Slimy Wet Darkness
Theology at the Edge of Existence With Majical Cloudz
By Jay McDaniel
Magical Cloudz Website: http://majicalcloudz.com/#/bugs
Gordon Von Steiner Website: http://gordonvonsteiner.com/
National Public Radio Music Website: http://www.npr.org/music/
* Robin Hilton from National Public Radio. For more, Click here.
* * From Wikipedia.
Want to hear Leonard Cohen's Suzanne? Click here.
Wait with me in slimy wet darkness,
I'll be right beside you my love.
Bugs don't buzz when their time approaches.
We'll be just like the roaches, my love.
It pays to be on the edge of existence,
Just riding surface my love.
Slimy Wet Darkness
Julia: Why in the world does anyone like this video?
Sophia: Some say it's a guy thing.
Julia: But what's the attraction?
Sophia: The slimy wet darkness.
"I won't lie to you. The new video from Majical Cloudz, for the Canadian electro-pop duo's song "Bugs Don't Buzz," is kinda gross. There are scenes so strange and slimy, I'm not even sure what's going on. But, set to what is an undeniably gorgeous, if plaintive love song, the imagery from director Gordon von Steiner is strangely transfixing. I couldn't stop watching." ---Robin Hilton for NPR *
Julia: But what about the fire and death imagery?
Sophia: It's another guy thing. They like images of apocalypse. Think about it. It's mostly guys who get into explosions.
"Apocalypse (Ἀποκάλυψις): a Greek word meaning revelation and refers to an unveiling or unfolding of things not previously known and which could not be known apart from the unveiling. " **
Julia: So what is unveiled?
Sophia: The edge of existence, where sadness reigns and everything perishes, where death and disease have a kind of finality, and where we humans stand naked in the presence of an indifferent and alien world.
Julia: Is that all?
Sophia: No. One value of apocalyptic imagery is that it undercuts our human pretensions to being the center of things. There's something spiritually wise about this. It means that we need not and cannot carry the weight of the world on our shoulders.
Julia: What is anthropolatry?
Sophia: It means making a god - an idol - of human life. Human beings think that it's good to make a god of human life, but actually it is enslaving. It's better to accept our place in the larger ecology of life, bugs included.
Julia: But isn't a preoccupation with this side of life just a little dangerous?
Sophia: Yes. When people are preoccupied with this side of life, they can become obsessive. They become infatuated with decay.
Julia: What happens then?
Sophia: They end up creating more decay in their lives and harming others in the process. And they become obsessive about purity as well. It's hard to know which is more dangerous in life: obsessions with decay or obsession with purity.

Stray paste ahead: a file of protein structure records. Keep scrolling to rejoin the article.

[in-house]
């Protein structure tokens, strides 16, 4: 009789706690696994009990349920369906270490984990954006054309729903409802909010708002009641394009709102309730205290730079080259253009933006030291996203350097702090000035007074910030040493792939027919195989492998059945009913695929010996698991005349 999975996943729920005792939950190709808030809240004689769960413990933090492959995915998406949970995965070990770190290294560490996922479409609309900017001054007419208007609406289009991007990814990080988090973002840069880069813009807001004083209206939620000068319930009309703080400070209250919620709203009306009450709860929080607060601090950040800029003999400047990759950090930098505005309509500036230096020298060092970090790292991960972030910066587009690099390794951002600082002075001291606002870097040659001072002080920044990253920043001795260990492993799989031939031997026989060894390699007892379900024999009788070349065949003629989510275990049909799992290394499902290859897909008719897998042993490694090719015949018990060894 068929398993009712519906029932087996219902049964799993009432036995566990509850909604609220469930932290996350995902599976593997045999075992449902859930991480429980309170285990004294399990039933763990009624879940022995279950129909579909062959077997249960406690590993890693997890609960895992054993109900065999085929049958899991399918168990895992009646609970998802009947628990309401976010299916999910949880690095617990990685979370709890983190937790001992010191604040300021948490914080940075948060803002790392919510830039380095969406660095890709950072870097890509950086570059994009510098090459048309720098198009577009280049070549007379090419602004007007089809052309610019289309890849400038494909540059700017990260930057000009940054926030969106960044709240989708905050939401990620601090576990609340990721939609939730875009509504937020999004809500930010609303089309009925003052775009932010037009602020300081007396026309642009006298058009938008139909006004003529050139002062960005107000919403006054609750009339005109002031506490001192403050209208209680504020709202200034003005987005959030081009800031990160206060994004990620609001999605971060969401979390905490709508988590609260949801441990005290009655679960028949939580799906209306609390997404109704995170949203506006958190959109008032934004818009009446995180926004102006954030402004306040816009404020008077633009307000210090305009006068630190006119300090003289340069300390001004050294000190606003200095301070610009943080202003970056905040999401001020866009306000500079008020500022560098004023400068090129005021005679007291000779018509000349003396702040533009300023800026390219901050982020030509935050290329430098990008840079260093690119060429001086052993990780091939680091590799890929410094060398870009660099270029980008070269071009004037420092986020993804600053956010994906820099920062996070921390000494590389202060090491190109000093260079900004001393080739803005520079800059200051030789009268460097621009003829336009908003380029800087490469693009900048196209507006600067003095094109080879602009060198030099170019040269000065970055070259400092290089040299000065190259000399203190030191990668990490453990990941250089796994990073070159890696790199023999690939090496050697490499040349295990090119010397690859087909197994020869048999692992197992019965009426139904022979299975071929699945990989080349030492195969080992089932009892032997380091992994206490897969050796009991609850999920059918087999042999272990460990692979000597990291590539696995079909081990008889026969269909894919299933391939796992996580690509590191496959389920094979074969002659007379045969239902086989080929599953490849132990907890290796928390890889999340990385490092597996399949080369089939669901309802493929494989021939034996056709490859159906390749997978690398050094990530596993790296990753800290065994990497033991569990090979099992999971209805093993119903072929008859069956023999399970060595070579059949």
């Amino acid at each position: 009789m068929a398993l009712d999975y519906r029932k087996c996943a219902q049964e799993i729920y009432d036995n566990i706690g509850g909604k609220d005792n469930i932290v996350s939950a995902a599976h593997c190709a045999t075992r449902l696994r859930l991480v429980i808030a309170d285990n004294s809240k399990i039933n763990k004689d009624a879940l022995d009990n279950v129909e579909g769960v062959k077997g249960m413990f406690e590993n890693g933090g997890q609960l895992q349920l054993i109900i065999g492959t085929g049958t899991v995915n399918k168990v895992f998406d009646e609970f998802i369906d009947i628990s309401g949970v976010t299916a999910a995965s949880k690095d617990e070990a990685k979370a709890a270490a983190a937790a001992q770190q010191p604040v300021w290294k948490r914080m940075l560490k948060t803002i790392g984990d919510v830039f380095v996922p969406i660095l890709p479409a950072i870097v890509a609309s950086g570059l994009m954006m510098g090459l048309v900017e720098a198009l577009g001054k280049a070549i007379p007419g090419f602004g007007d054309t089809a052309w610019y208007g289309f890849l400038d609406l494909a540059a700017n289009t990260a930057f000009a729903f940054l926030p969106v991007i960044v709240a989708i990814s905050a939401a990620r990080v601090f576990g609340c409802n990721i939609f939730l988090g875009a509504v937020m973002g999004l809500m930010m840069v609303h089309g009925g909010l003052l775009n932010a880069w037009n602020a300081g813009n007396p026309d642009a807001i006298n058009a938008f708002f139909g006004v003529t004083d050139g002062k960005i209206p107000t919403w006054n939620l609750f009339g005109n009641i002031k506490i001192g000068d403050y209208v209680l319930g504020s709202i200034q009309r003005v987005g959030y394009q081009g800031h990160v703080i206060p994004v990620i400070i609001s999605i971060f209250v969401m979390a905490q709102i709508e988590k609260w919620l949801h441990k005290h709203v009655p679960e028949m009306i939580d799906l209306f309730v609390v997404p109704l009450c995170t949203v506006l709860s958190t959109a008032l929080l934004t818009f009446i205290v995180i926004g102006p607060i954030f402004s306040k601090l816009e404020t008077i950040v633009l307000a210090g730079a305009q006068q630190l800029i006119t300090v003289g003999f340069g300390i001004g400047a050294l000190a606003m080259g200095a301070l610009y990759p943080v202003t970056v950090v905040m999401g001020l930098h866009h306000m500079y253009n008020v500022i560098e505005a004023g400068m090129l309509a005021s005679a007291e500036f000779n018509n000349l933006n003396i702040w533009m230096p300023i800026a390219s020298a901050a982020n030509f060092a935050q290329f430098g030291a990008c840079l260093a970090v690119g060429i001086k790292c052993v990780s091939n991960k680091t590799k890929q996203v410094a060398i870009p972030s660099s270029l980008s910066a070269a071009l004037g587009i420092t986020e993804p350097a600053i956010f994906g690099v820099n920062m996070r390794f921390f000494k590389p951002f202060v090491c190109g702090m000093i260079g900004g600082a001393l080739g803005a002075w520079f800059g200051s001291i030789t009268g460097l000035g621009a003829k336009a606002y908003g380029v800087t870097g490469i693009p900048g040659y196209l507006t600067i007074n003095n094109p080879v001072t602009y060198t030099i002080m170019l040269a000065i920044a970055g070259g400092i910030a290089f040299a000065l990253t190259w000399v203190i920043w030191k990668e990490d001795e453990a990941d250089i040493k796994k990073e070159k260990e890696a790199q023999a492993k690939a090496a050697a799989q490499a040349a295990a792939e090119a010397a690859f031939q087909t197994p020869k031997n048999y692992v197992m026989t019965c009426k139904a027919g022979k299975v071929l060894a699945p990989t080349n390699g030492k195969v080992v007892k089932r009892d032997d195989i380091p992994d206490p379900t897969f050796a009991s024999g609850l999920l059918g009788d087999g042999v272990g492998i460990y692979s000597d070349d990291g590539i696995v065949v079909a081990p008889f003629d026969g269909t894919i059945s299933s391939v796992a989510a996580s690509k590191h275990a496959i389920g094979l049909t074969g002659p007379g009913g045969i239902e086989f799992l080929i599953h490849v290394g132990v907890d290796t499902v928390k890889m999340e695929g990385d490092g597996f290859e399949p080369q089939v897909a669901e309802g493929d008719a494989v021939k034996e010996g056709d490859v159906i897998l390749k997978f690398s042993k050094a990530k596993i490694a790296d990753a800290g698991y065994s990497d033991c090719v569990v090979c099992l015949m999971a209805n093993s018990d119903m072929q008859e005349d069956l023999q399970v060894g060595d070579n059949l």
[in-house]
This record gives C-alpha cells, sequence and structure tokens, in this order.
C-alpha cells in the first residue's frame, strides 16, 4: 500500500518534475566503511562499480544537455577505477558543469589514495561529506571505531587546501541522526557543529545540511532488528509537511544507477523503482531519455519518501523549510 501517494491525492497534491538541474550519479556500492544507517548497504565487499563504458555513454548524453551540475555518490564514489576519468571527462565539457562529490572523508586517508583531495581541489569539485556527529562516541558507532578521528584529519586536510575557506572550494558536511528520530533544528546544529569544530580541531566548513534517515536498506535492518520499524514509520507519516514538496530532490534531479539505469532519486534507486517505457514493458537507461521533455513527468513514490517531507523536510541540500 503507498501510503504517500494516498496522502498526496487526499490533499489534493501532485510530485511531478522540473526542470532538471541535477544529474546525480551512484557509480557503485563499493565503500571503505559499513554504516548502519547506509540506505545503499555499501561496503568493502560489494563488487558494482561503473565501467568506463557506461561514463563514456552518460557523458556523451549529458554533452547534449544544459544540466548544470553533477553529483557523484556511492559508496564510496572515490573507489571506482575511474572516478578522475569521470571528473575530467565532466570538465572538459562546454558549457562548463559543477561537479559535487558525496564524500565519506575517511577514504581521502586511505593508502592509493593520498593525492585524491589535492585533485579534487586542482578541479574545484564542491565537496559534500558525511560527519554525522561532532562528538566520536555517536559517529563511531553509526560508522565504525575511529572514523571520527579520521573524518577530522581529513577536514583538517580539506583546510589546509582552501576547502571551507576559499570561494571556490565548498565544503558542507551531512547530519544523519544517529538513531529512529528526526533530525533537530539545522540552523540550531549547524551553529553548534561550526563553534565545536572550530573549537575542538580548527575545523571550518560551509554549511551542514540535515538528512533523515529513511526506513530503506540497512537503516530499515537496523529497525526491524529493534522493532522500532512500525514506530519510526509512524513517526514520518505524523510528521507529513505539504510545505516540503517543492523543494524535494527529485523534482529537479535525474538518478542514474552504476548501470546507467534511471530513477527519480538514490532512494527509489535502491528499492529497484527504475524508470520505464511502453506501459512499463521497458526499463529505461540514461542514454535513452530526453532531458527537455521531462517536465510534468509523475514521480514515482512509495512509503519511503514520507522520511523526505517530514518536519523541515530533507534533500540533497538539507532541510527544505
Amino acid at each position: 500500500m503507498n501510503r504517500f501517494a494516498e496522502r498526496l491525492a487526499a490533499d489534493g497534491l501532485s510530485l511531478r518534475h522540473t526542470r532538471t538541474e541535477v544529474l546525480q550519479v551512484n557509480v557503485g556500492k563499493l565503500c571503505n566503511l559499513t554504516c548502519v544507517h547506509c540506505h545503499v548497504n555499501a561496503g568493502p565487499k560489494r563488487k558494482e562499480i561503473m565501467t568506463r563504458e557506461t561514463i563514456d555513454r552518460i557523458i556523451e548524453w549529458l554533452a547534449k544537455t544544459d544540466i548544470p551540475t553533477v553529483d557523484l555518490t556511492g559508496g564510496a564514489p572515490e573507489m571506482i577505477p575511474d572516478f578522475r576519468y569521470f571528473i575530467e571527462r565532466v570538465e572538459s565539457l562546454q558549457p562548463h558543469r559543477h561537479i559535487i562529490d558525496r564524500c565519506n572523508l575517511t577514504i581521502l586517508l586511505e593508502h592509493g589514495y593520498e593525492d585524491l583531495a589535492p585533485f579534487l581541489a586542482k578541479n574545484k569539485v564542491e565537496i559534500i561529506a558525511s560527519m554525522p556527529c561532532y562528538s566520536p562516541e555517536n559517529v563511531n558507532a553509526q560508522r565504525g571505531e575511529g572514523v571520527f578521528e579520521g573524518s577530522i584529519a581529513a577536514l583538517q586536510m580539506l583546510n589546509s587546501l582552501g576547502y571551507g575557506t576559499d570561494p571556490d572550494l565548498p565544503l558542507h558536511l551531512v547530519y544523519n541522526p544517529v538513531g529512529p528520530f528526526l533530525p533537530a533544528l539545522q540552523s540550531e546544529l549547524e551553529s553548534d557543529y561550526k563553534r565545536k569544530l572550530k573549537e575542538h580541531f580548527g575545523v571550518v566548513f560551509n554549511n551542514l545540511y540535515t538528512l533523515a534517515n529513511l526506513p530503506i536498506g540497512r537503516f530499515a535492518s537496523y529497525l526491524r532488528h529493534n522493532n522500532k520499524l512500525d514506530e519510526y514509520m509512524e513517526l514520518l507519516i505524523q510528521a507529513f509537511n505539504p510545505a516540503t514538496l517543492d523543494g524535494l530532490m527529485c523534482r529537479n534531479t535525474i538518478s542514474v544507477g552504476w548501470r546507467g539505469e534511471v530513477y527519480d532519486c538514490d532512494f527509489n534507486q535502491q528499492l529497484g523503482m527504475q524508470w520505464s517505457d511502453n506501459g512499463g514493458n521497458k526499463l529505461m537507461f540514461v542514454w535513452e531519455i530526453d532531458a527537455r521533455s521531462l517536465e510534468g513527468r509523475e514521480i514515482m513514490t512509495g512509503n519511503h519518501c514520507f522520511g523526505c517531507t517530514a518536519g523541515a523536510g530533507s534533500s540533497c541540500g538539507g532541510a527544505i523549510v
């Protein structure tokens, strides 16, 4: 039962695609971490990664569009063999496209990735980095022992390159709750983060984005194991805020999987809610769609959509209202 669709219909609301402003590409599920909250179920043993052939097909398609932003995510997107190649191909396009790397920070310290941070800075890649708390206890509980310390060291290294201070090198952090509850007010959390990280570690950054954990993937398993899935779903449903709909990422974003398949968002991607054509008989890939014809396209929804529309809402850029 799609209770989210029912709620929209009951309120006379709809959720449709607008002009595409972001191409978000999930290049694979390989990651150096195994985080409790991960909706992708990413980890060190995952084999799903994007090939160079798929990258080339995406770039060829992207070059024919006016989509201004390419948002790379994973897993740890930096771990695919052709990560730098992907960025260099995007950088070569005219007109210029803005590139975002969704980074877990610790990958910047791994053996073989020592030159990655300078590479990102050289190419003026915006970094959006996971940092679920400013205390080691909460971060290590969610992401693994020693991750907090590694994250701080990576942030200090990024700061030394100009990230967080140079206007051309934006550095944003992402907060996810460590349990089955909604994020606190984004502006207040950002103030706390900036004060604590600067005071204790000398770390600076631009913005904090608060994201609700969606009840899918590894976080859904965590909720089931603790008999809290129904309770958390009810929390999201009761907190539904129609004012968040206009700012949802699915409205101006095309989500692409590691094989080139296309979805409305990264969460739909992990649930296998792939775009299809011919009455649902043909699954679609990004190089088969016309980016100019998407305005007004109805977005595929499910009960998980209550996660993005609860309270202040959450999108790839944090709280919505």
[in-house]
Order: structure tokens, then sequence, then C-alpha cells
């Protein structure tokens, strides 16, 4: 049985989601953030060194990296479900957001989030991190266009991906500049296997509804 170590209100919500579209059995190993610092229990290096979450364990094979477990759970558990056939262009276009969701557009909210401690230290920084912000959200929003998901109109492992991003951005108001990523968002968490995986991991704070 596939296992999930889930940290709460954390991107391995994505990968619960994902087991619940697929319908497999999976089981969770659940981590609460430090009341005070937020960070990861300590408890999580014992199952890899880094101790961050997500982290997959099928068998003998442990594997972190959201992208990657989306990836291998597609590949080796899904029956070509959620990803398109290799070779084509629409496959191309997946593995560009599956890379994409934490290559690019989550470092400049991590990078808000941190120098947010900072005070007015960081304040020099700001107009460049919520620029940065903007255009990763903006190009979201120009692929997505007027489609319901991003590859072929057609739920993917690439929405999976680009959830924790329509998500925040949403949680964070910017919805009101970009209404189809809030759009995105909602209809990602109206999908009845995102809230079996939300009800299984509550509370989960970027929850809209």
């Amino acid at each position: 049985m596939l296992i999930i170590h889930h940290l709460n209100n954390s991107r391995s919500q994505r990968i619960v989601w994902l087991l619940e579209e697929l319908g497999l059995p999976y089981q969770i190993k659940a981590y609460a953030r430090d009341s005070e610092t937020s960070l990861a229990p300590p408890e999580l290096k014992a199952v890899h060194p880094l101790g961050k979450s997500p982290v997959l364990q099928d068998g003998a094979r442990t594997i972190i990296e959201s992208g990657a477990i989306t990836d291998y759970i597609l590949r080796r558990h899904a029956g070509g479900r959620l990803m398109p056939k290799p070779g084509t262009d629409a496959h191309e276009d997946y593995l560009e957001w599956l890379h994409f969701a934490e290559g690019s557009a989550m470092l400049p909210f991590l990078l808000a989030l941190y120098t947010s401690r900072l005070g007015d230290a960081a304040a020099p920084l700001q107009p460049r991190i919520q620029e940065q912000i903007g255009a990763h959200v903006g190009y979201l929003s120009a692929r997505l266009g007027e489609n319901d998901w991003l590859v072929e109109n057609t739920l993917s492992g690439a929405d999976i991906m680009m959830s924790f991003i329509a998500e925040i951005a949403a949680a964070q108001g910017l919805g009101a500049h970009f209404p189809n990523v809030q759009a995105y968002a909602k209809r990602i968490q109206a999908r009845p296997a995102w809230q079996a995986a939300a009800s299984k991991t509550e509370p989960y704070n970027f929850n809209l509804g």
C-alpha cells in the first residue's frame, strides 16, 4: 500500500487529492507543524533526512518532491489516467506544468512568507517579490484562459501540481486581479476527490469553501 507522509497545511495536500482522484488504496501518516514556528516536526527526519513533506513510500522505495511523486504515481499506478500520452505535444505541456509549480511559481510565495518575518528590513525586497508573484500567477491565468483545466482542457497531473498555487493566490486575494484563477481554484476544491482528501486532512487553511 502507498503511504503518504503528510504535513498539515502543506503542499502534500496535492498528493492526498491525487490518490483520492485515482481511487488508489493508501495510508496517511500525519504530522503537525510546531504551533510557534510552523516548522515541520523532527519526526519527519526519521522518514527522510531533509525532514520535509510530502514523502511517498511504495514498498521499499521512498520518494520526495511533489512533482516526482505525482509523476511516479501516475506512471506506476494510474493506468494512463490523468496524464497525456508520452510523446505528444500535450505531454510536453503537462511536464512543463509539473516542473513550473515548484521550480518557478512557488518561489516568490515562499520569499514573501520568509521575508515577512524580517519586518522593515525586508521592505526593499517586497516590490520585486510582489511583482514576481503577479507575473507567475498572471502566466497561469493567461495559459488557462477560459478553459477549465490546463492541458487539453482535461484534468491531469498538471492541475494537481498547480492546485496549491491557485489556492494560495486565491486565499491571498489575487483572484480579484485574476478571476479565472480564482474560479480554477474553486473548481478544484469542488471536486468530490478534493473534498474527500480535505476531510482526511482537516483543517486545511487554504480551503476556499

The key is to look at the bright side of life and the slimy side of life with an open, non-clinging heart. It's kind of Buddhist.
Garbage and the Flowers
Julia: Why look at the slimy side of life at all? Why not just focus on the positive?
Sophia: Well let's get clear about one thing first. Pollyanna was much more open to the dark side than people recognize. Take a look at Patricia Adams Farmer's essay in JJB: Pollyanna: I Dare You to Read This.
Julia: OK. OK. But still, why look at the dark side at all?
Sophia: Because it is real and, if we look carefully, love can come from it. It's like compost. As Leonard Cohen says in his song Suzanne; we need to look at the flowers and the garbage. Suzanne can help.
Julia: I know that flowers can come out of garbage but isn't this saying that garbage comes from flowers?
Sophia: Yes, and that's true, too. We humans like to say that resurrection follows death but it is also true that death follows resurrection. Think of Jesus and his healings. It is true that he healed people, but also true that everyone he healed ended up dying.
Julia: So you are saying that in some ways the garbage is ultimate, too?
Julia: Is there a name for this?
Sophia: Yes, it's called entropy.
The Shadow Side of Life
Julia: So how do you find peace?
Sophia: You have to own the shadow side of life, too. You have to cast your eye on life and death. You have to see take heed of the flowers and the finality. Sorry for all the clichés.
Julia: Is there wholeness in that?
Sophia: Yes, but it's hard to understand, because it's not tidy and clean. It's darker and more mysterious; it's more creative and compassionate. It's apophatic.
Julia: What does apophatic mean?
Sophia: It is a fancy word for saying that God is what remains when all concepts fall away. Concepts like tidiness and purity and cleanliness.
Julia: Do you mean that God is not just about order and purity?
Sophia: That's how it seems to me. God is a kind of love who embraces the flowers and the garbage, holding them with a love that can only be sung in a love song. "Wait for me in the slimy wet darkness." I can hear God saying that, too.
Julia: Who would God say it to?
Sophia: God would say it to all living beings on any planet anywhere, including you and me. And to the winged ones and the creeping ones, the visible ones and the invisible ones.
Julia: How about the mountains and rivers?
Sophia: Yes, all are included.